Increase User Engagement by Rewarding Interactions

reward user interactions

EDIT: An updated version of this article that includes GIFs was published on UXMag. You can read it here.

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Rewards fuel our motivation. They let us know we’re doing something right and enable us to continue on our quest to learn something new or achieve a goal. A variable schedule of rewards, those received unexpectedly, are even more effective at this because naturally, humans crave predictability. We look for patterns everywhere to try to make sense of the world. When we receive a reward unexpectedly, our minds work to identify the causality so we can receive that reward (and those positive feelings) again.


Rewards will increase user engagement and build positive perceptions of your brand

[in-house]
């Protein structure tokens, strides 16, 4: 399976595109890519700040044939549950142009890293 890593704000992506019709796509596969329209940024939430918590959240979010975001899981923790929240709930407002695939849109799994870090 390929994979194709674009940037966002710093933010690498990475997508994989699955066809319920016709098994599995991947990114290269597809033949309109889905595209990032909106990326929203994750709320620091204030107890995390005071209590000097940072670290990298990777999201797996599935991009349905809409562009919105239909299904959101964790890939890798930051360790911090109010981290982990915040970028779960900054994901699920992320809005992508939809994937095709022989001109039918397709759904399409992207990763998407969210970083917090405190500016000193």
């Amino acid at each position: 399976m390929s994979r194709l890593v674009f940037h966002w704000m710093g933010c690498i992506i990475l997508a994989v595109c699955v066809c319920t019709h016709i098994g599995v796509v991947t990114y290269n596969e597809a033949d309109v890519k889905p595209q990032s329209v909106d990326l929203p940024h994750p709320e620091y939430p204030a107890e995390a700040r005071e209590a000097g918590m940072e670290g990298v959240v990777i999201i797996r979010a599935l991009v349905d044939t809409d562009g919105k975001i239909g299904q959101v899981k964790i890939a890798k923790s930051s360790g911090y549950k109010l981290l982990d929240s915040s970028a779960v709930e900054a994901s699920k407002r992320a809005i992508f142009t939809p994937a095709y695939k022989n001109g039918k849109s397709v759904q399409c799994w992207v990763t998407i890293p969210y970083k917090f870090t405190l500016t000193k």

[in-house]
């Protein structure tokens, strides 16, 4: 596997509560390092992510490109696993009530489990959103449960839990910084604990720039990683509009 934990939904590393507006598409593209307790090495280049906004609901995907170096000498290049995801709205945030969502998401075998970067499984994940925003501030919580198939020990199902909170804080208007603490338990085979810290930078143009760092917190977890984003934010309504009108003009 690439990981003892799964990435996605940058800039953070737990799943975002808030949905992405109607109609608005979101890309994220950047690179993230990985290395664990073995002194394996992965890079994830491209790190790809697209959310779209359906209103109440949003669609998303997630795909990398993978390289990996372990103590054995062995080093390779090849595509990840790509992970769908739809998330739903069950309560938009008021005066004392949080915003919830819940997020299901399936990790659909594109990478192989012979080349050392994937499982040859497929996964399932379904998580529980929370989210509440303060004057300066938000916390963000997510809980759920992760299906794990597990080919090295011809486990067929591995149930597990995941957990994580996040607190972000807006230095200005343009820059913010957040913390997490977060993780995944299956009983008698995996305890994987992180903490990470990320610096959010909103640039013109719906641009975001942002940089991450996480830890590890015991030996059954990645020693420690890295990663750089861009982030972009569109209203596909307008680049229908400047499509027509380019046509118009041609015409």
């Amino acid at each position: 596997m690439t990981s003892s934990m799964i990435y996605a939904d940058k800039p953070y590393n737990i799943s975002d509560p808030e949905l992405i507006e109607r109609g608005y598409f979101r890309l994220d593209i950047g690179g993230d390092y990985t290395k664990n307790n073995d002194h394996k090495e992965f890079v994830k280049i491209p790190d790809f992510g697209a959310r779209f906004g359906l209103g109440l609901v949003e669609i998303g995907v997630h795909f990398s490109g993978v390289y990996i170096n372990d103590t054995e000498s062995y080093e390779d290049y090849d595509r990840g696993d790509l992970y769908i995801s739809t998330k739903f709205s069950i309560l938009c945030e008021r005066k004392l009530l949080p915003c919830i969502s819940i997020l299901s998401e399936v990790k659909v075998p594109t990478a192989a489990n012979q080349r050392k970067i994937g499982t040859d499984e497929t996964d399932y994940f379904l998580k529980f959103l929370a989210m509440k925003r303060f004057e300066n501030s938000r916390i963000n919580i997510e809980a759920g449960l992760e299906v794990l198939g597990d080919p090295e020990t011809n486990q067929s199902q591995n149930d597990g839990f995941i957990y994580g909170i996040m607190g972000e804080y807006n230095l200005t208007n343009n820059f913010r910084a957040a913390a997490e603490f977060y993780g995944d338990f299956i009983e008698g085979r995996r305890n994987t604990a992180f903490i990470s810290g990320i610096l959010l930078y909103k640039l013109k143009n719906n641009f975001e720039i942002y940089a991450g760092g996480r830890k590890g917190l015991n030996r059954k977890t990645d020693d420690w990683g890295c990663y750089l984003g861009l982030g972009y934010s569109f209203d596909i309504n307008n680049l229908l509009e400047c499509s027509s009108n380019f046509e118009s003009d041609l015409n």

You can add variable rewards into your website and app design in the form of surprises that elicit joy, inspiration or enlightenment. By eliciting these positive emotions in your audience, you will make your app more enjoyable to use. This will better engage your users and build positive perceptions of your brand.


These surprises will work best when they:

  1. Respond to a user’s interaction – This will excite the user and make him/her keep an eye out for the next surprise
  2. Complement the user journey – This will ensure that the surprises are non-intrusive to the user’s experience


Here’s a look at 3 brands that use rewards effectively, as a way to inspire your own thinking.



MailChimp, a web app for creating and sending e-mails, rewards users for deploying and scheduling their first e-mails by adding unexpected humor and positivity throughout the process.